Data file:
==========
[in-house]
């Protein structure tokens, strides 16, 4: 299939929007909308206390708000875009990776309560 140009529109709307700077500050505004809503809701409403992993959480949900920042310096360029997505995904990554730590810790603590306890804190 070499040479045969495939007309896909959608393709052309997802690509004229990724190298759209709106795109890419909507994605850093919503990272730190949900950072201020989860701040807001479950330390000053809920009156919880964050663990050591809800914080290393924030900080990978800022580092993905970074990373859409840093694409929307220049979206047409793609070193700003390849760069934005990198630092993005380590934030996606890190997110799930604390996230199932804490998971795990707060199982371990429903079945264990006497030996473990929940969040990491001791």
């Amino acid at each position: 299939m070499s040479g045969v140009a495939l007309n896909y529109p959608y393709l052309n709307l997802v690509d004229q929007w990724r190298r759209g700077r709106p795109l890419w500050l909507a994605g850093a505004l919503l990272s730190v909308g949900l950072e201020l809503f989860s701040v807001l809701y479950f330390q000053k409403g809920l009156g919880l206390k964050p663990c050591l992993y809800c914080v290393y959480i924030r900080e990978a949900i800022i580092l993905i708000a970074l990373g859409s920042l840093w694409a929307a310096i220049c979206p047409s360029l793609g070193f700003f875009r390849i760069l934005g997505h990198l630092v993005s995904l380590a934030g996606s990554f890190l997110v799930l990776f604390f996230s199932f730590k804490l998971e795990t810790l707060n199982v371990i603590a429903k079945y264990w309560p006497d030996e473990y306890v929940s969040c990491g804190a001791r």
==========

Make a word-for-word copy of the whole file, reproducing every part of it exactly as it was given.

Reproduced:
[in-house]
């Protein structure tokens, strides 16, 4: 299939929007909308206390708000875009990776309560 140009529109709307700077500050505004809503809701409403992993959480949900920042310096360029997505995904990554730590810790603590306890804190 070499040479045969495939007309896909959608393709052309997802690509004229990724190298759209709106795109890419909507994605850093919503990272730190949900950072201020989860701040807001479950330390000053809920009156919880964050663990050591809800914080290393924030900080990978800022580092993905970074990373859409840093694409929307220049979206047409793609070193700003390849760069934005990198630092993005380590934030996606890190997110799930604390996230199932804490998971795990707060199982371990429903079945264990006497030996473990929940969040990491001791």
């Amino acid at each position: 299939m070499s040479g045969v140009a495939l007309n896909y529109p959608y393709l052309n709307l997802v690509d004229q929007w990724r190298r759209g700077r709106p795109l890419w500050l909507a994605g850093a505004l919503l990272s730190v909308g949900l950072e201020l809503f989860s701040v807001l809701y479950f330390q000053k409403g809920l009156g919880l206390k964050p663990c050591l992993y809800c914080v290393y959480i924030r900080e990978a949900i800022i580092l993905i708000a970074l990373g859409s920042l840093w694409a929307a310096i220049c979206p047409s360029l793609g070193f700003f875009r390849i760069l934005g997505h990198l630092v993005s995904l380590a934030g996606s990554f890190l997110v799930l990776f604390f996230s199932f730590k804490l998971e795990t810790l707060n199982v371990i603590a429903k079945y264990w309560p006497d030996e473990y306890v929940s969040c990491g804190a001791r």